Still, “thin” doesn’t even begin to describe the concept behind Pootie Tang. The Pootie Tang character appeared in five-minute bits on HBO’s The Chris Rock Show (on which C.K. was a writer), and even Pootie cultists weren’t exactly begging for an additional 75 minutes of screen time. Though many people hate Pootie Tang and write it off as a fiasco of It’s Pat-like proportions—it flopped hard, currently enjoys a less-than-robust 4.4 user rating on IMDb, and was championed by few critics outside The New York Times’ Elvis Mitchell and The Village Voice’s Dennis Lim—at least C.K. has the vision to fail with memorable élan. The flashes of genius in Pootie Tang are chased by stretches of hyperactive inanity, but it’s one heck of a wild ride—jagged, episodic, at times nonsensical, and funny in ways that are completely unexpected and wholly original.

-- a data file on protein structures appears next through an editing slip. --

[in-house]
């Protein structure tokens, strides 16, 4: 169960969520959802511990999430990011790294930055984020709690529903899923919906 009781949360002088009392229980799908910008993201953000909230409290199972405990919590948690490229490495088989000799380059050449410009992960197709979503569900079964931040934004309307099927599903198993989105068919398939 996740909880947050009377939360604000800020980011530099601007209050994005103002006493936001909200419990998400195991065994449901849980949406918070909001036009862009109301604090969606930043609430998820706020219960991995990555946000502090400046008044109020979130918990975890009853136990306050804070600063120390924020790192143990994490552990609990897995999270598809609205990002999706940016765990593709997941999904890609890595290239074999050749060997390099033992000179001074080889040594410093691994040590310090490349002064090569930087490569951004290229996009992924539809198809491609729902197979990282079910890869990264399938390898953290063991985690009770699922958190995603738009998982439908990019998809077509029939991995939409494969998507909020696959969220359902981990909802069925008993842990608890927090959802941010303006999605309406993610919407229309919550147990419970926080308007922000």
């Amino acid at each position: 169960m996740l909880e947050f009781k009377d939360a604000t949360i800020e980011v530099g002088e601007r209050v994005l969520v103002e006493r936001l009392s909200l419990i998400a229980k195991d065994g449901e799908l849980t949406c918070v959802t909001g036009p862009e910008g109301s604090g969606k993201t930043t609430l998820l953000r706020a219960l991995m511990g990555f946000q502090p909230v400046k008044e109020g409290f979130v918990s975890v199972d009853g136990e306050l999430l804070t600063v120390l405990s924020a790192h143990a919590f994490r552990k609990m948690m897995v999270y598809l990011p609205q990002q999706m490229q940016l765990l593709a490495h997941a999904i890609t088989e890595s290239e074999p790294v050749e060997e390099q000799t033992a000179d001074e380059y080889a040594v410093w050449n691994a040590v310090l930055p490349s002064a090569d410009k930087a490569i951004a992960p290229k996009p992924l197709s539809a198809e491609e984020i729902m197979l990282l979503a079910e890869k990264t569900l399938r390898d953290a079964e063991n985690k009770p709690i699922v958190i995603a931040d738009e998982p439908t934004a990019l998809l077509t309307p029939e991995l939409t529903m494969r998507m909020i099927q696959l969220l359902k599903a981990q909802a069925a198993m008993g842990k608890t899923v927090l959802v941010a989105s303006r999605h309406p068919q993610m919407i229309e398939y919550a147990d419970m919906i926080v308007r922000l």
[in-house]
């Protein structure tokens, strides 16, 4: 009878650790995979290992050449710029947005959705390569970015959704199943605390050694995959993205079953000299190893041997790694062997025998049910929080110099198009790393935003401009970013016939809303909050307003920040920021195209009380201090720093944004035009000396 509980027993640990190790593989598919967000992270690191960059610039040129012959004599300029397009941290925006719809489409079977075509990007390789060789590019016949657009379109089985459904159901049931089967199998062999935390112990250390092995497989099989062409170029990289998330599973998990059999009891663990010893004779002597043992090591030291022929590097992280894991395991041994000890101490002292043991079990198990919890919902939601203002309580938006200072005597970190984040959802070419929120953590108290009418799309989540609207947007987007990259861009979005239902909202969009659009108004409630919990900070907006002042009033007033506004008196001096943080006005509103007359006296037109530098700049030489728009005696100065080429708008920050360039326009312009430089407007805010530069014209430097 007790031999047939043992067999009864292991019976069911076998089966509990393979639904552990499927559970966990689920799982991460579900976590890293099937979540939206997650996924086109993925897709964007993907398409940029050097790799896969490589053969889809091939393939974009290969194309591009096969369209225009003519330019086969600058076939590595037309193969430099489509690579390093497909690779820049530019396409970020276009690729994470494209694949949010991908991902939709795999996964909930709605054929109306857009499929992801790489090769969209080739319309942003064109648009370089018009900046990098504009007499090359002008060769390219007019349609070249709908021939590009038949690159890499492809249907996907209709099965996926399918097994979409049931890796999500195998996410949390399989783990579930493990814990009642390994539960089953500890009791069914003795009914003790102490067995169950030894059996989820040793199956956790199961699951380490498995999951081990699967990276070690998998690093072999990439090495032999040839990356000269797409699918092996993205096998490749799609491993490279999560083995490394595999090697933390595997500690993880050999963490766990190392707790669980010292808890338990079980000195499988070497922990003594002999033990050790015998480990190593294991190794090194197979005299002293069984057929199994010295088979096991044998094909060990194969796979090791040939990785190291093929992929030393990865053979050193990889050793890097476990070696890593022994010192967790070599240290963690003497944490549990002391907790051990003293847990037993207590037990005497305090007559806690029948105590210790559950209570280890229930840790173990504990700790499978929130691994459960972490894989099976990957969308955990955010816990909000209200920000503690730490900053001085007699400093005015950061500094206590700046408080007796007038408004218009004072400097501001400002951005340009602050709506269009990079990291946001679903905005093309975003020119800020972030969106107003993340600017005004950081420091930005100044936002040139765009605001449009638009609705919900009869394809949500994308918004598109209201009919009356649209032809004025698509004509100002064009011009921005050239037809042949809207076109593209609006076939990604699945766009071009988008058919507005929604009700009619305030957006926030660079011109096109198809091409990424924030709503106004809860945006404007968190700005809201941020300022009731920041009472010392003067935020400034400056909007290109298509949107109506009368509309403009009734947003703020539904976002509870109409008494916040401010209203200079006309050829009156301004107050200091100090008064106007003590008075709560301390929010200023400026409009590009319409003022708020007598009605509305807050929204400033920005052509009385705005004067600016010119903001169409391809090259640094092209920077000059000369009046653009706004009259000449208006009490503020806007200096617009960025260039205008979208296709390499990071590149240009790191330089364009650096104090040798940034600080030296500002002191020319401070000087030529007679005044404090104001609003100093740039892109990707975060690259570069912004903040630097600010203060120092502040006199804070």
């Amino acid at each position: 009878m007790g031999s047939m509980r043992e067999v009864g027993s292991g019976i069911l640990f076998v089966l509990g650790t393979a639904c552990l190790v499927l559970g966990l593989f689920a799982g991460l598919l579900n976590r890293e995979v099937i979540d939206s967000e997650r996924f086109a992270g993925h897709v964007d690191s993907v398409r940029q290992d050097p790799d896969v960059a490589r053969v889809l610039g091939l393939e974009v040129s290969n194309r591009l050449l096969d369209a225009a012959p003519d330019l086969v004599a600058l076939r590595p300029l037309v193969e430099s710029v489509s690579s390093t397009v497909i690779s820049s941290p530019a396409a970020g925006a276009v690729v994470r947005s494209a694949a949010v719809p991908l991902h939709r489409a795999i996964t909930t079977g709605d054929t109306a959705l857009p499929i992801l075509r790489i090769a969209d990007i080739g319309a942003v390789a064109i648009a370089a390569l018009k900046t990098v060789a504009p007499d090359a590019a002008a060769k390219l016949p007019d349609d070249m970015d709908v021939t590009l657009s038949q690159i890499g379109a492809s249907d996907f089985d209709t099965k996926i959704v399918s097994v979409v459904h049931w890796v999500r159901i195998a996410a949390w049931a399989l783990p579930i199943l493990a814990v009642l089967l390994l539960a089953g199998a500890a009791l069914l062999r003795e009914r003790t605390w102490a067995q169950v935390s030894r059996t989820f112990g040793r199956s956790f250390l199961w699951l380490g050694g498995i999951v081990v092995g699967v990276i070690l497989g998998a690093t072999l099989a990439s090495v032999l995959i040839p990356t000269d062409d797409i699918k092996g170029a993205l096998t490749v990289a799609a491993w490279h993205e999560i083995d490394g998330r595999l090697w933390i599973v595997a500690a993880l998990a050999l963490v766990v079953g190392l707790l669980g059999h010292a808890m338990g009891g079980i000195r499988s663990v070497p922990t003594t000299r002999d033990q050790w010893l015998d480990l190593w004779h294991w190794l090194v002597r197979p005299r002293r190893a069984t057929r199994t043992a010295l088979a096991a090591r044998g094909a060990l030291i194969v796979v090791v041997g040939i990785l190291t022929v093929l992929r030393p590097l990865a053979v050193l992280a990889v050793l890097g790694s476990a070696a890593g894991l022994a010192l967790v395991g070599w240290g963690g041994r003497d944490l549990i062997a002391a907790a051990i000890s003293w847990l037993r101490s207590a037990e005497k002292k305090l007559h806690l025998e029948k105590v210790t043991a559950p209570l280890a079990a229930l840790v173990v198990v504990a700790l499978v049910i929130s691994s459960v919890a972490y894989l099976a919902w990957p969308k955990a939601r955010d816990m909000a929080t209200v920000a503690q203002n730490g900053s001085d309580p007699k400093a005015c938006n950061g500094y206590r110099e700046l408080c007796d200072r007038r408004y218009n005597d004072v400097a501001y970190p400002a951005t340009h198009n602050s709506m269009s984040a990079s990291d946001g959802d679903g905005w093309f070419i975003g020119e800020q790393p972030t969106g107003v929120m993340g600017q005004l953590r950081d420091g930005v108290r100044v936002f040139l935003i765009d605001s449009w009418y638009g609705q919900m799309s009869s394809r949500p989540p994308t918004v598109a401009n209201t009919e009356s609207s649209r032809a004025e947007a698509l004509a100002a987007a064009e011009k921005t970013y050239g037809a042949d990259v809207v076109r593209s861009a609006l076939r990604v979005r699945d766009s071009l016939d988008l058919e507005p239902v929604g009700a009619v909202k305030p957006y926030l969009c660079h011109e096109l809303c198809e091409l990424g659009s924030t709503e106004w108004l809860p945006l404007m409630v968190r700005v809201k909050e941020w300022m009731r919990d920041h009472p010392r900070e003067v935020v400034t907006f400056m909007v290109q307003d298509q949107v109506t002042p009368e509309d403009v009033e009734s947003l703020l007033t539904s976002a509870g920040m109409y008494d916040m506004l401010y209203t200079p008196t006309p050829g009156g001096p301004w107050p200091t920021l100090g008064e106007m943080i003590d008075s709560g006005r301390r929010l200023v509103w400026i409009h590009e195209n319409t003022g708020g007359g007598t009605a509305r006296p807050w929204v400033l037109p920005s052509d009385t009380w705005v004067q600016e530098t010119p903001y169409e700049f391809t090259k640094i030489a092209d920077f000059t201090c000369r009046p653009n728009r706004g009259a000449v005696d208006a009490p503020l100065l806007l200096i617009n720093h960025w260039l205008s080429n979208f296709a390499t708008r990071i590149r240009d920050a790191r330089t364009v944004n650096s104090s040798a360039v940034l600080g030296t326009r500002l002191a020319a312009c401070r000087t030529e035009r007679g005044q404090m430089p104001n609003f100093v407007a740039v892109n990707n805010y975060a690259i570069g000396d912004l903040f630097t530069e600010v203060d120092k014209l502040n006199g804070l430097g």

So who is Pootie Tang? As played by Lance Crouther, he’s the personification of cool, at least by the high standards of ‘70s blaxploitation: He’s like a streamlined version of Rudy Ray Moore, replacing Moore’s masculine paunch with a cut physique, and his mush-mouthed line-readings with an indecipherable made-up language that’s “too cool for words.” Pootie stands up to The Man, in this case Dick Lecter (Robert Vaughn), head of an omnipresent corporation that pushes drug, cigarettes, malt liquor, and Tasty Heavy Pork Chunk cereal on America’s children. He also contends with the pimptastic Dirty Dee (Reg E. Cathey, of The Wire and Oz fame), who’s like the malevolent Pigpen of the inner city, comfortable only when trailed by clouds of filth. In this early scene, Dirty Dee works as the point man for Lecter Corp, pushing crack on “the dumbest kid in town.” Only Pootie’s belt can stop him: